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'break-through' velocity

  1. Mar 12, 2010 #1
    What is the likelihood of anything gaining enough momentum that no other outside forces could ever slow it down any more than this 'break-through' velocity even if they are what accelerated it? Can things only possibly move as fast as how much power the forces that act upon them have? Will things that forces move always be governed by them too? Would love to hear some wise insight from the forum.
     
  2. jcsd
  3. Mar 18, 2010 #2
    Re: Incessance

    Does anybody have any thoughts about this idea? According to thermodynamics the law of conservation of momentum only applies to closed systems in which the amount of particles and their momentum is always constant because matter cannot be exchanged through its 'boundary' into the surroundings and only external forces can change the velocity of the objects in such a system. Can we safely assume then that the solar system is closed because the momentum of the planets and all that revolves around them together around the sun stays the same and neither do they travel further away enough from the center of mass to go outside the systems parameters or 'boundaries' or is some kind of inverted system where it is open and matter can enter it from outside but the matter inside cannot go out of its periphery? But if we think outside of closed systems and open ones like the planet earth, where external forces can act upon things in space (which will either accelerate or decelerate them) such as the whole universe which is isolated because a system with no outside environment certainly cannot interact beyond its boundary physically, then could there be any with so much potential energy that when converted into kinetic something could have so much velocity that even colliding with space matter would not ever slow down its momentum? They say the expanding universe is actually stretching like a rubber band, could this slingshot our world into motion forever despite otherwise influences?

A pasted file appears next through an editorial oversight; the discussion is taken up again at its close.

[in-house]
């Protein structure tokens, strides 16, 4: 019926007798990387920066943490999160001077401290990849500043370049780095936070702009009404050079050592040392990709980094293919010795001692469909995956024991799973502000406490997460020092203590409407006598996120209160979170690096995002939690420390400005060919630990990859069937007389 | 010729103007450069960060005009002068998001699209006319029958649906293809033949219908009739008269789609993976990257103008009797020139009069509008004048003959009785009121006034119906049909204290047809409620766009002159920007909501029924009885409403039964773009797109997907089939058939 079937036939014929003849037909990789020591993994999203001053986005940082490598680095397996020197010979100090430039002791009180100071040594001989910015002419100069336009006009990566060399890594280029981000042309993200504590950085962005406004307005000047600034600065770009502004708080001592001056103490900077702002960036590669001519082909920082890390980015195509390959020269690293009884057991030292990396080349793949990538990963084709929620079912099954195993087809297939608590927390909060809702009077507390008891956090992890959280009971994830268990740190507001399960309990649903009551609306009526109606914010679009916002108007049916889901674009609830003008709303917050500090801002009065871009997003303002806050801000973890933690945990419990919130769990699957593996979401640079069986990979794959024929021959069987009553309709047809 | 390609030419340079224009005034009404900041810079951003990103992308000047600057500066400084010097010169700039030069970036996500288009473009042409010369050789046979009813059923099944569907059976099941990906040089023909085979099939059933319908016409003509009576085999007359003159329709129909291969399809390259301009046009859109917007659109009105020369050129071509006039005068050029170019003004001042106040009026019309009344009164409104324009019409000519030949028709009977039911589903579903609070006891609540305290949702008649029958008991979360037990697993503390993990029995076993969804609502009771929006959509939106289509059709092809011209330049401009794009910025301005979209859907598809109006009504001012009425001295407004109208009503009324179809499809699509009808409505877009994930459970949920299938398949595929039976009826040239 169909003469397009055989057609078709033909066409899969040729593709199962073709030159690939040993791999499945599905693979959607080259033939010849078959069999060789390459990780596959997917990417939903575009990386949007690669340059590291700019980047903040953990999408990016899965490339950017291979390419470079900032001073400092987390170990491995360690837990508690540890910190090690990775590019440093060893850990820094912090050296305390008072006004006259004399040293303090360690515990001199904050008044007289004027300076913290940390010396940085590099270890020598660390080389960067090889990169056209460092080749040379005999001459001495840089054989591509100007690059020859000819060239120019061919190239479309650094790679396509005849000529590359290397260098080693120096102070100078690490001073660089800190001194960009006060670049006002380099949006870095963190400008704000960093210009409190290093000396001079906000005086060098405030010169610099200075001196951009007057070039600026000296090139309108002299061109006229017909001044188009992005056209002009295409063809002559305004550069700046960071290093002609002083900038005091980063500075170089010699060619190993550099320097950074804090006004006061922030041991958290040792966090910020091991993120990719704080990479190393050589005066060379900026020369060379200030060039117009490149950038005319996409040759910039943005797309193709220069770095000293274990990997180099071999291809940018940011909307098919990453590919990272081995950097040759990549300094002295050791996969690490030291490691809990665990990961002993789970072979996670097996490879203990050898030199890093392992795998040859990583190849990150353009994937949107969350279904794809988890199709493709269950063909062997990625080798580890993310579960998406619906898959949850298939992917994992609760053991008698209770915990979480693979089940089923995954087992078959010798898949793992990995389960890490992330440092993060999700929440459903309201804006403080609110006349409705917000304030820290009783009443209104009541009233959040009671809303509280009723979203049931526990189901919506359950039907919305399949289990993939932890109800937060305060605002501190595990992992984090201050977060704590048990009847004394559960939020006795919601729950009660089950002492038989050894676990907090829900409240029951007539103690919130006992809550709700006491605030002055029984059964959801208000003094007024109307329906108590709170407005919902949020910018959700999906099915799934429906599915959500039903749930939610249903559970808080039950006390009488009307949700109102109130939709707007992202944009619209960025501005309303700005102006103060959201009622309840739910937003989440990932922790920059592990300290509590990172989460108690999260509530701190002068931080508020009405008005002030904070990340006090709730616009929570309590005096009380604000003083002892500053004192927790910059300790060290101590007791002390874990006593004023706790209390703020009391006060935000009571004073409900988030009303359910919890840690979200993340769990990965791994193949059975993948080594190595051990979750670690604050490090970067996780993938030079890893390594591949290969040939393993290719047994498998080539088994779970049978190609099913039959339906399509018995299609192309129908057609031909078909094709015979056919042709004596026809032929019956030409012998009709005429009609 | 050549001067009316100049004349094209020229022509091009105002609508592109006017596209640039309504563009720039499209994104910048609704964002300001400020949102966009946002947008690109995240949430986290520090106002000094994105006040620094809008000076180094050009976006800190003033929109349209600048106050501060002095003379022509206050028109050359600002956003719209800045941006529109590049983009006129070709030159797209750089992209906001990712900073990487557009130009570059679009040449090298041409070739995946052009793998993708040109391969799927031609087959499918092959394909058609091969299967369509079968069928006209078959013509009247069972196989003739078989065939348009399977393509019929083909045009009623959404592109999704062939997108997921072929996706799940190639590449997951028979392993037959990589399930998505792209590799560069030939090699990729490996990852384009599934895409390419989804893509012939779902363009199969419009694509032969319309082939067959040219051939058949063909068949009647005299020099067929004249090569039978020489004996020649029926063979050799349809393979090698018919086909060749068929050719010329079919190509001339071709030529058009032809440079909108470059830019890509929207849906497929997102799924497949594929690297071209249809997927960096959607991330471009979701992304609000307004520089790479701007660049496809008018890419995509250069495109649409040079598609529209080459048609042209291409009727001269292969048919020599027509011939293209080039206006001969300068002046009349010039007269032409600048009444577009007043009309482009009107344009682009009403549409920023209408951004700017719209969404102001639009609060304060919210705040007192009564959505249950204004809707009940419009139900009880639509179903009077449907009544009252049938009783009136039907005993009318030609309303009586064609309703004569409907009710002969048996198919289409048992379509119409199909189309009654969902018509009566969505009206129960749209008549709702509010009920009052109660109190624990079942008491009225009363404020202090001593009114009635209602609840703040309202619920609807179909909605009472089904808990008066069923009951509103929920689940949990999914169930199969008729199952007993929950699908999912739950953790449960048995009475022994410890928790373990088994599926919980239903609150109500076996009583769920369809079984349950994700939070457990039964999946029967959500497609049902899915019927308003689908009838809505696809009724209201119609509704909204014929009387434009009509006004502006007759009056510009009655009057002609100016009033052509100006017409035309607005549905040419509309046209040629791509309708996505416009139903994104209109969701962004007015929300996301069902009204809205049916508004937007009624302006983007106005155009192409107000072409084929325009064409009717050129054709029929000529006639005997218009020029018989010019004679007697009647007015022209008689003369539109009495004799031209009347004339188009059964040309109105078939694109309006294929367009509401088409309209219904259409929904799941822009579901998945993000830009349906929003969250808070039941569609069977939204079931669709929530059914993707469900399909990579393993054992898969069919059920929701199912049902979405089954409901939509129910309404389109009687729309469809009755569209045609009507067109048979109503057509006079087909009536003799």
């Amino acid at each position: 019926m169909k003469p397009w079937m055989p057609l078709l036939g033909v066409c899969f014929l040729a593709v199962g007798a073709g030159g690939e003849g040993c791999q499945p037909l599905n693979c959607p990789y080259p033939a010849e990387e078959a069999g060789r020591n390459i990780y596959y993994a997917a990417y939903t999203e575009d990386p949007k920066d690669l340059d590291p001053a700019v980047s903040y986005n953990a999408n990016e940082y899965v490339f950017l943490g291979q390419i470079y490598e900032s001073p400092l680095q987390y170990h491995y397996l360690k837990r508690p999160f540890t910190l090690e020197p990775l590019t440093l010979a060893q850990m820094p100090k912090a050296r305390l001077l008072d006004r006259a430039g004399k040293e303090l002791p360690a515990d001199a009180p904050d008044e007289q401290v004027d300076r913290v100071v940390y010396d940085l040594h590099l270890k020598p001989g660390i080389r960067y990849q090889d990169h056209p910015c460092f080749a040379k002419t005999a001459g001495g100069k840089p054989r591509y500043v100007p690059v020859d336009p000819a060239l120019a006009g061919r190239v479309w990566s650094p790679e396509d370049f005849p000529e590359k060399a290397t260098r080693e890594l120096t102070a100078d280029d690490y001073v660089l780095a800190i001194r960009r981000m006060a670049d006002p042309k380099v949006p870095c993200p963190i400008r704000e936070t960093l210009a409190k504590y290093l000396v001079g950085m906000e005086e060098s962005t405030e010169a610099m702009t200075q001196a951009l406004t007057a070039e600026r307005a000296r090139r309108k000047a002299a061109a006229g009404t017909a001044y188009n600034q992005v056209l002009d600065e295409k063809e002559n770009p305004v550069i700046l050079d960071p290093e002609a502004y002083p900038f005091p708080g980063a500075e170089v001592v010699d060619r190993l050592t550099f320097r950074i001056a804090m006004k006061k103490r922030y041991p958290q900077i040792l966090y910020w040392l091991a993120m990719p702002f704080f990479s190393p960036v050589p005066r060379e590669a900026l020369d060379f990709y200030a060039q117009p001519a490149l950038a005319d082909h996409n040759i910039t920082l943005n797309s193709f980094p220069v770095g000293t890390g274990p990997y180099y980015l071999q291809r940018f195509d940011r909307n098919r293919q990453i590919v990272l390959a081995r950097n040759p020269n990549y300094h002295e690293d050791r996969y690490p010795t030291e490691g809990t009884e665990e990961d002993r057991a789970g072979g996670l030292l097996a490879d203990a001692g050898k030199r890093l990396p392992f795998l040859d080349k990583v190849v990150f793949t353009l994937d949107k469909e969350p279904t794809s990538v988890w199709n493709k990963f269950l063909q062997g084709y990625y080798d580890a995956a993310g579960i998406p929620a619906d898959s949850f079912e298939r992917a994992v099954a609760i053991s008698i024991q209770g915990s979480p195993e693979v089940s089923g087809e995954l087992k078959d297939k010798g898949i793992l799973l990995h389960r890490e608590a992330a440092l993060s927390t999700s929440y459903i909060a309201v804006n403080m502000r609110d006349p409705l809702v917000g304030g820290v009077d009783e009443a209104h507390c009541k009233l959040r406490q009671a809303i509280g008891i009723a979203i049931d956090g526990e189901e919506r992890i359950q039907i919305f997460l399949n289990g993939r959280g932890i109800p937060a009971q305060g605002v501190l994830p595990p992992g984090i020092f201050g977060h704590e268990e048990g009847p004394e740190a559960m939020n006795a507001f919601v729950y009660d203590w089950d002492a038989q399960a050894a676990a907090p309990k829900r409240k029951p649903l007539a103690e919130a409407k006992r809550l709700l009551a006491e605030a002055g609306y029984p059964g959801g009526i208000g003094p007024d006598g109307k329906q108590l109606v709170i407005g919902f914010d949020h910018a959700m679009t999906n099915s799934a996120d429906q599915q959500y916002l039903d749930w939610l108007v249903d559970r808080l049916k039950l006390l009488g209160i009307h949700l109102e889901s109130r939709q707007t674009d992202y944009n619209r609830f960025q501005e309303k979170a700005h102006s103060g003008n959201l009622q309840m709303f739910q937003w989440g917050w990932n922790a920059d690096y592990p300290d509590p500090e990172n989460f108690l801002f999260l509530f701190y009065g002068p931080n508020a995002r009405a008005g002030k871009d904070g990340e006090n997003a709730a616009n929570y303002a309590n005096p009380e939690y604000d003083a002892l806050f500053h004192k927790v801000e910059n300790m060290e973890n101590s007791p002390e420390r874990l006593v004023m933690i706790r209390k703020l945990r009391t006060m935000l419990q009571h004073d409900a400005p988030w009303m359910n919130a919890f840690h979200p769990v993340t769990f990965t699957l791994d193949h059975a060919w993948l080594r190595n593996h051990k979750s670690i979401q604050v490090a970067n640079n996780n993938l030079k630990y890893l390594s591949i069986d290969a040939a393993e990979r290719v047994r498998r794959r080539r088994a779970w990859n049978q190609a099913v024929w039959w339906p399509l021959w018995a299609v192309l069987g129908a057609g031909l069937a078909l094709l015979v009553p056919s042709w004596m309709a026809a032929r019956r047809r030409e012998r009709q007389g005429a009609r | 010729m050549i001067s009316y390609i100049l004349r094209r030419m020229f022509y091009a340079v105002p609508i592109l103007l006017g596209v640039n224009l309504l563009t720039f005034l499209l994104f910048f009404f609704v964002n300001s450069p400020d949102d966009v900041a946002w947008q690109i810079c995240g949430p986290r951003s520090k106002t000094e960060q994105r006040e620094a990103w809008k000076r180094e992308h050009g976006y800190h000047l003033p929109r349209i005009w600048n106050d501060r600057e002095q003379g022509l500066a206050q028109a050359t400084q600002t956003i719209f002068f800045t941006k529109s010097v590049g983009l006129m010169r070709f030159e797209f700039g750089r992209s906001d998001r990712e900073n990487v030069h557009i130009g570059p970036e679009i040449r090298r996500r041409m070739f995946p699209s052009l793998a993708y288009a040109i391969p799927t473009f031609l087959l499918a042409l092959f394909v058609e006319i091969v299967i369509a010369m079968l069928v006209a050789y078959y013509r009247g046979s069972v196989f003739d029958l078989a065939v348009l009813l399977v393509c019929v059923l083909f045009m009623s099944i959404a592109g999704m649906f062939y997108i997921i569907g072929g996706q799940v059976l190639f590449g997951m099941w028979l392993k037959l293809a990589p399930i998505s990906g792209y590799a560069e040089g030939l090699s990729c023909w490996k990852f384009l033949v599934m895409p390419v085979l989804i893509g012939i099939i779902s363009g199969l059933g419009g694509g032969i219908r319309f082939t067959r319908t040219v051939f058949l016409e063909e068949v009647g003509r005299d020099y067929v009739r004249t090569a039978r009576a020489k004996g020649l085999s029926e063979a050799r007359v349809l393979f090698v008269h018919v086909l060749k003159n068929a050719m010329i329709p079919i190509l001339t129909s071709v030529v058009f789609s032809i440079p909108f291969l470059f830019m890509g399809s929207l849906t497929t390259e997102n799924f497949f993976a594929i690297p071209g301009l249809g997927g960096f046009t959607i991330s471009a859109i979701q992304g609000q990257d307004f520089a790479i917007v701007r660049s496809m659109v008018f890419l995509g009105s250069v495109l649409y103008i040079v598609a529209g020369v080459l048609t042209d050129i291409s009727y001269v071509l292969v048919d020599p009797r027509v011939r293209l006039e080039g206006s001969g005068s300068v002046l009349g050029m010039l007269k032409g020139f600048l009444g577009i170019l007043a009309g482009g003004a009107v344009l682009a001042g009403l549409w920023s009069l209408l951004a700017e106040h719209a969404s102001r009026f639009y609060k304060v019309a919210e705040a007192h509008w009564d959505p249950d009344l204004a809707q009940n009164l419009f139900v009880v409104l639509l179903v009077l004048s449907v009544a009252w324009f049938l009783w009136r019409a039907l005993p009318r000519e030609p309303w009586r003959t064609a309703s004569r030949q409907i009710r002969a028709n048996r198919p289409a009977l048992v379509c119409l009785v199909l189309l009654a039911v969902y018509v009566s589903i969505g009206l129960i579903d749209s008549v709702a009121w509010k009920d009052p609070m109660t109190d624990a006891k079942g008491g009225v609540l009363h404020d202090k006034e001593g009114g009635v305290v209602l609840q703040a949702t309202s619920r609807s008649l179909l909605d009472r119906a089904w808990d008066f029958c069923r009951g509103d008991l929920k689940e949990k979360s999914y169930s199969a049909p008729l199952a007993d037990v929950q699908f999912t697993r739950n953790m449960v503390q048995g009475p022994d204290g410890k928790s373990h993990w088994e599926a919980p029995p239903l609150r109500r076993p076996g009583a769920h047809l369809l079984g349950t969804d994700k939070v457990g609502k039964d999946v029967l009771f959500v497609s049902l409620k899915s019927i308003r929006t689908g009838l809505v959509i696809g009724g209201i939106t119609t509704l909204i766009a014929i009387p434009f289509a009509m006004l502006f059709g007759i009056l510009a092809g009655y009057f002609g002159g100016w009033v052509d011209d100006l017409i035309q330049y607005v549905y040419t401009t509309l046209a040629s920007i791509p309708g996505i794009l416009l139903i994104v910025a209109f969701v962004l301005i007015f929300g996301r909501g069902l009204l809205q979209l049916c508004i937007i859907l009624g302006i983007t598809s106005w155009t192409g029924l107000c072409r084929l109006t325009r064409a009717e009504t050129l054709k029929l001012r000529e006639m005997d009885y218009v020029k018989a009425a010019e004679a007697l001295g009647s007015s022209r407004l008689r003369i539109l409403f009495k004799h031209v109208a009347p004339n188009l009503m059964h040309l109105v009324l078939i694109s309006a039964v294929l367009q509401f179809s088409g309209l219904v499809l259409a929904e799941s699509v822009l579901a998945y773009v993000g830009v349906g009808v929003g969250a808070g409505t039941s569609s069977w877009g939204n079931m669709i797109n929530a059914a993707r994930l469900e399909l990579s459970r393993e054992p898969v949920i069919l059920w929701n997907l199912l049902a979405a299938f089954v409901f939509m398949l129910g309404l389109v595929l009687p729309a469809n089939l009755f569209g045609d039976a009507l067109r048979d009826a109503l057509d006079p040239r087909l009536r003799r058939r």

Last edited: Mar 18, 2010
  4. Mar 18, 2010 #3

    Vanadium 50

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    Re: Incessance

    This is nonsense. Including your misconception of thermodynamics and the conservation of momentum.
     
  5. Mar 19, 2010 #4

    Redbelly98

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    Re: Incessance

    This never happens, and the wording of your questions show that you have misconceptions about forces and momentum.
     
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